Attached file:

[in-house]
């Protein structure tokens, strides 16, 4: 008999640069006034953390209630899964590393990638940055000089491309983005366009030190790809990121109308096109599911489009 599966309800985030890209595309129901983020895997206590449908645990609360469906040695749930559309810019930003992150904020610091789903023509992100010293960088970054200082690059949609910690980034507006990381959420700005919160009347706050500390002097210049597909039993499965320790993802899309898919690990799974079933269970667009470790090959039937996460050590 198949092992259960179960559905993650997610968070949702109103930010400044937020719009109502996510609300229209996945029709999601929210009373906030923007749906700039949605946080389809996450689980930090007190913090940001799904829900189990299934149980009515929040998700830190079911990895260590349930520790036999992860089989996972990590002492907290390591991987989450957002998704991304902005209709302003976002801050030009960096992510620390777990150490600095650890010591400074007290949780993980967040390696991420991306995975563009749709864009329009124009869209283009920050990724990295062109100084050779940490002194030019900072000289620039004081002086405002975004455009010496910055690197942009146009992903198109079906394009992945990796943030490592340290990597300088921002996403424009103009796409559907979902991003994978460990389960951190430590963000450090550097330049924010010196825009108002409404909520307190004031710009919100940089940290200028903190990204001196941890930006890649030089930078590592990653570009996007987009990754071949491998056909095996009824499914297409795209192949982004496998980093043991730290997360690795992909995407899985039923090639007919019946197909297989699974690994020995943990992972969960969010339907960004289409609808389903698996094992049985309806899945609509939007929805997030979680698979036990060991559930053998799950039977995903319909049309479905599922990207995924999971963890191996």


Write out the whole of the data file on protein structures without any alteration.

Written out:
[in-house]
């Protein structure tokens, strides 16, 4: 008999640069006034953390209630899964590393990638940055000089491309983005366009030190790809990121109308096109599911489009 599966309800985030890209595309129901983020895997206590449908645990609360469906040695749930559309810019930003992150904020610091789903023509992100010293960088970054200082690059949609910690980034507006990381959420700005919160009347706050500390002097210049597909039993499965320790993802899309898919690990799974079933269970667009470790090959039937996460050590 198949092992259960179960559905993650997610968070949702109103930010400044937020719009109502996510609300229209996945029709999601929210009373906030923007749906700039949605946080389809996450689980930090007190913090940001799904829900189990299934149980009515929040998700830190079911990895260590349930520790036999992860089989996972990590002492907290390591991987989450957002998704991304902005209709302003976002801050030009960096992510620390777990150490600095650890010591400074007290949780993980967040390696991420991306995975563009749709864009329009124009869209283009920050990724990295062109100084050779940490002194030019900072000289620039004081002086405002975004455009010496910055690197942009146009992903198109079906394009992945990796943030490592340290990597300088921002996403424009103009796409559907979902991003994978460990389960951190430590963000450090550097330049924010010196825009108002409404909520307190004031710009919100940089940290200028903190990204001196941890930006890649030089930078590592990653570009996007987009990754071949491998056909095996009824499914297409795209192949982004496998980093043991730290997360690795992909995407899985039923090639007919019946197909297989699974690994020995943990992972969960969010339907960004289409609808389903698996094992049985309806899945609509939007929805997030979680698979036990060991559930053998799950039977995903319909049309479905599922990207995924999971963890191996």